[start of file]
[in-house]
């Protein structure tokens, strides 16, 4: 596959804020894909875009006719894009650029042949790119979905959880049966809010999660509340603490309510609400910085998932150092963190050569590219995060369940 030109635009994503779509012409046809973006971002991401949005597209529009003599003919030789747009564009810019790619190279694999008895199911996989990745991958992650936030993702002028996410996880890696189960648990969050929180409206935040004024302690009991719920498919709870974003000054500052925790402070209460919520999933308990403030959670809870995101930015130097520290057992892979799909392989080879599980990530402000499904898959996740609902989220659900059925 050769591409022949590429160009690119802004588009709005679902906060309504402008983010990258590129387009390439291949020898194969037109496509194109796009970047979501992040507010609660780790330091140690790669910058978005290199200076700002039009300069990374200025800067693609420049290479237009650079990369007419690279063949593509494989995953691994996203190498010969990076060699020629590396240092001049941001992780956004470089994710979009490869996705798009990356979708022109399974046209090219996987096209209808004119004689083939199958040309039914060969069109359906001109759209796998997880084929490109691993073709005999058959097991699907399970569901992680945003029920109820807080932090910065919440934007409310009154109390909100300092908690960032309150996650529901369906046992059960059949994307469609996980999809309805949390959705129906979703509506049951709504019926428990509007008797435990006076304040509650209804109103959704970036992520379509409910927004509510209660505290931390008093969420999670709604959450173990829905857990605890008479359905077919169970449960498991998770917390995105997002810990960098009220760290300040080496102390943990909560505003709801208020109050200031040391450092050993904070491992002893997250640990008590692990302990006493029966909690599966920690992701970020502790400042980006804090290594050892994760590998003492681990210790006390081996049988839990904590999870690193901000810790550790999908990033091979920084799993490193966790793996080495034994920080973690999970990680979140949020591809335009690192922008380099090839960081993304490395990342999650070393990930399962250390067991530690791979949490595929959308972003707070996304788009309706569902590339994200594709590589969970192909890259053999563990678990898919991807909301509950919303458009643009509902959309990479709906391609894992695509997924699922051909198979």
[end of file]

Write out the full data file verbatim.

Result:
[in-house]
């Protein structure tokens, strides 16, 4: 596959804020894909875009006719894009650029042949790119979905959880049966809010999660509340603490309510609400910085998932150092963190050569590219995060369940 030109635009994503779509012409046809973006971002991401949005597209529009003599003919030789747009564009810019790619190279694999008895199911996989990745991958992650936030993702002028996410996880890696189960648990969050929180409206935040004024302690009991719920498919709870974003000054500052925790402070209460919520999933308990403030959670809870995101930015130097520290057992892979799909392989080879599980990530402000499904898959996740609902989220659900059925 050769591409022949590429160009690119802004588009709005679902906060309504402008983010990258590129387009390439291949020898194969037109496509194109796009970047979501992040507010609660780790330091140690790669910058978005290199200076700002039009300069990374200025800067693609420049290479237009650079990369007419690279063949593509494989995953691994996203190498010969990076060699020629590396240092001049941001992780956004470089994710979009490869996705798009990356979708022109399974046209090219996987096209209808004119004689083939199958040309039914060969069109359906001109759209796998997880084929490109691993073709005999058959097991699907399970569901992680945003029920109820807080932090910065919440934007409310009154109390909100300092908690960032309150996650529901369906046992059960059949994307469609996980999809309805949390959705129906979703509506049951709504019926428990509007008797435990006076304040509650209804109103959704970036992520379509409910927004509510209660505290931390008093969420999670709604959450173990829905857990605890008479359905077919169970449960498991998770917390995105997002810990960098009220760290300040080496102390943990909560505003709801208020109050200031040391450092050993904070491992002893997250640990008590692990302990006493029966909690599966920690992701970020502790400042980006804090290594050892994760590998003492681990210790006390081996049988839990904590999870690193901000810790550790999908990033091979920084799993490193966790793996080495034994920080973690999970990680979140949020591809335009690192922008380099090839960081993304490395990342999650070393990930399962250390067991530690791979949490595929959308972003707070996304788009309706569902590339994200594709590589969970192909890259053999563990678990898919991807909301509950919303458009643009509902959309990479709906391609894992695509997924699922051909198979």